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The Relationship Between Kim Kardashian’s Successful App and Her Social Media Empire

Kim Kardashian can be called many things-superfluous, conceited, wealthy, glamorous, fake-but one title she cannot be called is ignorant. She is hyperaware of the power she has over her millions of twitter, facebook, and instagram followers-and she uses it to her economic advantage. Her empire depends (at it’s core) on selling an image of extravagance and luxury; to allow the common person via web-based media sites a peek into the world of a star. Excluding the television stints, publicized scandals, and ridiculous weddings, Kim’s incredible popularity stems from her picture-taking genius, and the merchandise that comes out of it. Recently, Kim’s release of a phone app game has made her a nice 1.6 million dollars in personal profit the first 5 days following its release. The game is now the fifth highest-grossing game on Apple’s app store, pulling in $700,000 a day and is reportedly on track to earn $200 million over the course of a year. The game-which can only be described as having Kardashian coaching players on how to become a celebrity-is immensely popular.

The incredibly peculiar success of Kim Kardashian’s app relates to a concept presented our Networks course, which deals with the two categories of rational reason one should follow the crowd. It was learned in class that there are two categories/reasons a person rationally should follow a crowd: It can be information-based or be due to the direct benefit effect. When a person chooses to follow a crowd via the information-based category, it means that person thinks that people in the crowd may know something they do not. When a person chooses to follow whatever the crowd is doing because of the direct-benefit effect, that means that for some kinds of decisions, the person incurs that there is an explicit benefit when they align themselves with the behavior of the majority. The direct-benefit effect assumes that a person believes something (a technology, a website, a product) to be valuable because other people are using it.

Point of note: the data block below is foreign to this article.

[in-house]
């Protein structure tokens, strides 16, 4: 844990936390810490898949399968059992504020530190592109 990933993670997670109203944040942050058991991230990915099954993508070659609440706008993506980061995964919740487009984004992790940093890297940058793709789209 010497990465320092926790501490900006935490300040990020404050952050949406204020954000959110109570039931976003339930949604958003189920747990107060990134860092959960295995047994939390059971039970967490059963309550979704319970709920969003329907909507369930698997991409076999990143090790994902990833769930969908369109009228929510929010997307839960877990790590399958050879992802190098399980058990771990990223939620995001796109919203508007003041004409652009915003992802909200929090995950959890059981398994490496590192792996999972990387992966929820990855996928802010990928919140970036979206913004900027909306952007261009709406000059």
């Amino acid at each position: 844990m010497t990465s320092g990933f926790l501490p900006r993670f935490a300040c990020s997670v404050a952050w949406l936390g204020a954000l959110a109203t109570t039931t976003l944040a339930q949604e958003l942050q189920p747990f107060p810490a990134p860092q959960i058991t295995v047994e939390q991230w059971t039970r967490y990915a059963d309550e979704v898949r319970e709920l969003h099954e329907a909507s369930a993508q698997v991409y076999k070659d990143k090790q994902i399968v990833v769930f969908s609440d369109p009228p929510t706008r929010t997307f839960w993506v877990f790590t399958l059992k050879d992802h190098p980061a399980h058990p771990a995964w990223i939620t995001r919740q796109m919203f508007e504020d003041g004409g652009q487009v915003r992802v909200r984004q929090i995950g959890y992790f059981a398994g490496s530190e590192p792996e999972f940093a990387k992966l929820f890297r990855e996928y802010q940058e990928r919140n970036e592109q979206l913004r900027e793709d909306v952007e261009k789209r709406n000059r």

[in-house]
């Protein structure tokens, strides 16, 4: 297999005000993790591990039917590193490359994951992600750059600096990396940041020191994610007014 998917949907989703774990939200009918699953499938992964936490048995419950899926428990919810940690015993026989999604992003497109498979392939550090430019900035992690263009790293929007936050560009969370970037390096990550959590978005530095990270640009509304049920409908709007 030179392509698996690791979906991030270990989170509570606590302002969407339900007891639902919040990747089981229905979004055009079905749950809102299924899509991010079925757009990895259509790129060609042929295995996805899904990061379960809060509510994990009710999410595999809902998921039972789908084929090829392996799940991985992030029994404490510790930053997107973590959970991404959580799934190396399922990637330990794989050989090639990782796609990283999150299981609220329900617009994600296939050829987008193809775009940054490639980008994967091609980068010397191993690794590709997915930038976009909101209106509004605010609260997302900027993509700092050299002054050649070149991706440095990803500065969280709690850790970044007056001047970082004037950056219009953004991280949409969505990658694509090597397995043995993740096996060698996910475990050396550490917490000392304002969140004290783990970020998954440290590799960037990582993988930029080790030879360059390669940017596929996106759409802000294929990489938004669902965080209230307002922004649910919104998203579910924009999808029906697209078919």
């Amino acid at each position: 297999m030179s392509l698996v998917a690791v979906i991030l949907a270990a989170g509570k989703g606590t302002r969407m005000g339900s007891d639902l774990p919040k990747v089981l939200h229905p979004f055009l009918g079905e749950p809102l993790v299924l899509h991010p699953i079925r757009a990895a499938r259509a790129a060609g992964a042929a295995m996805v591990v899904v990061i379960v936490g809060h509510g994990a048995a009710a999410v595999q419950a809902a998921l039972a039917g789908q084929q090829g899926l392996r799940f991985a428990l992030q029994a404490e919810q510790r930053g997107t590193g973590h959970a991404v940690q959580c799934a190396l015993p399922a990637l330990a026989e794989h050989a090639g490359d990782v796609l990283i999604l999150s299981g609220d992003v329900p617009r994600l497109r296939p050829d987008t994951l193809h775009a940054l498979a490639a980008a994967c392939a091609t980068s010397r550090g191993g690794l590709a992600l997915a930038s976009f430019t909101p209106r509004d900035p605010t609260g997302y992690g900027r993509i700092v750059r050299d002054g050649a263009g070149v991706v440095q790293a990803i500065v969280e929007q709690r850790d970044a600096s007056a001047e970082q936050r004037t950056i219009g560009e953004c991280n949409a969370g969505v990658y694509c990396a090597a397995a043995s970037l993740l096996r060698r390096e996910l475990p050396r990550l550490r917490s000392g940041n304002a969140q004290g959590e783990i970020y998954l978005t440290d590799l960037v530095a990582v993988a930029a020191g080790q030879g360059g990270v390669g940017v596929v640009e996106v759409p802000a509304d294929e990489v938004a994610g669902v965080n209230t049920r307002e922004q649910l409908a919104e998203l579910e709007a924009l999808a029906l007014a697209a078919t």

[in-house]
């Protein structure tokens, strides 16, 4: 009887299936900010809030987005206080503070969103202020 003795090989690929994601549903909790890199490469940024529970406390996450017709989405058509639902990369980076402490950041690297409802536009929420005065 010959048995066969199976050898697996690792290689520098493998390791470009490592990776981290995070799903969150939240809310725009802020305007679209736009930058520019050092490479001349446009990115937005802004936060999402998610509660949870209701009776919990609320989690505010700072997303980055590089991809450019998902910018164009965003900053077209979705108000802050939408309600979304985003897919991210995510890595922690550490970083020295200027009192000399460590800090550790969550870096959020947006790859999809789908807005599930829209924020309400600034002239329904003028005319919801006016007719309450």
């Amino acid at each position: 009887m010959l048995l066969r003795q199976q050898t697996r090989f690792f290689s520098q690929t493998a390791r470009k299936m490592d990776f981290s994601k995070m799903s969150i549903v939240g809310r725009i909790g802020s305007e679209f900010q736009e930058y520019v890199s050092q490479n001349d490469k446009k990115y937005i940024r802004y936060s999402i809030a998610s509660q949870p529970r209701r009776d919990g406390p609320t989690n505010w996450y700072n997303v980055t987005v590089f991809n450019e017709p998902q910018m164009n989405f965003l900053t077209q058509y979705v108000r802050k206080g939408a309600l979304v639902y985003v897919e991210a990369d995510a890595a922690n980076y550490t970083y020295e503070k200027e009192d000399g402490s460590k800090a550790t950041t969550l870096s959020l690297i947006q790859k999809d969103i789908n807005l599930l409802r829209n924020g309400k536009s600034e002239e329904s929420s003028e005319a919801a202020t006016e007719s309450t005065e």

Thus the success of Kim Kardashian’s marketing strategy for her app mainly derives from the direct-benefit effect her social media presence causes, and partially comes from a consumer’s belief that people in a crowd have more information about this app then they do. On the day the app was released, Kim Kardashian encouraged her millions of followers on twitter and instagram accounts to buy the app by posting a picture of herself playing it. Kim asked her twitter fans who purchased it to mention the game on their own twitter accounts with the hashtag #kimkardashiangame. She also, under a photo caption on instagram, told her followers to post pictures of themselves having fun while playing her video game. Due to her having 25.2 million followers on twitter, it is statistically probable that at least a few of them actually followed their own opinion and wanted to buy the game. When these people posted that they did so (using the given hashtag), their friends/other Kim Kardashian fans were notified. This caused, according to the direct-benefit effect, her fans to value the app because they viewed  others using it. Kim has over 21 million Instagram followers. When her fans purchased the app and posted themselves playing the game (per Kim’s request) other consumers were led to ignore their own belief that the game is silly, and buy the app. This is because their decision was based off of their belief that the crowd (who had already purchased the app) knew more about the game then they did.



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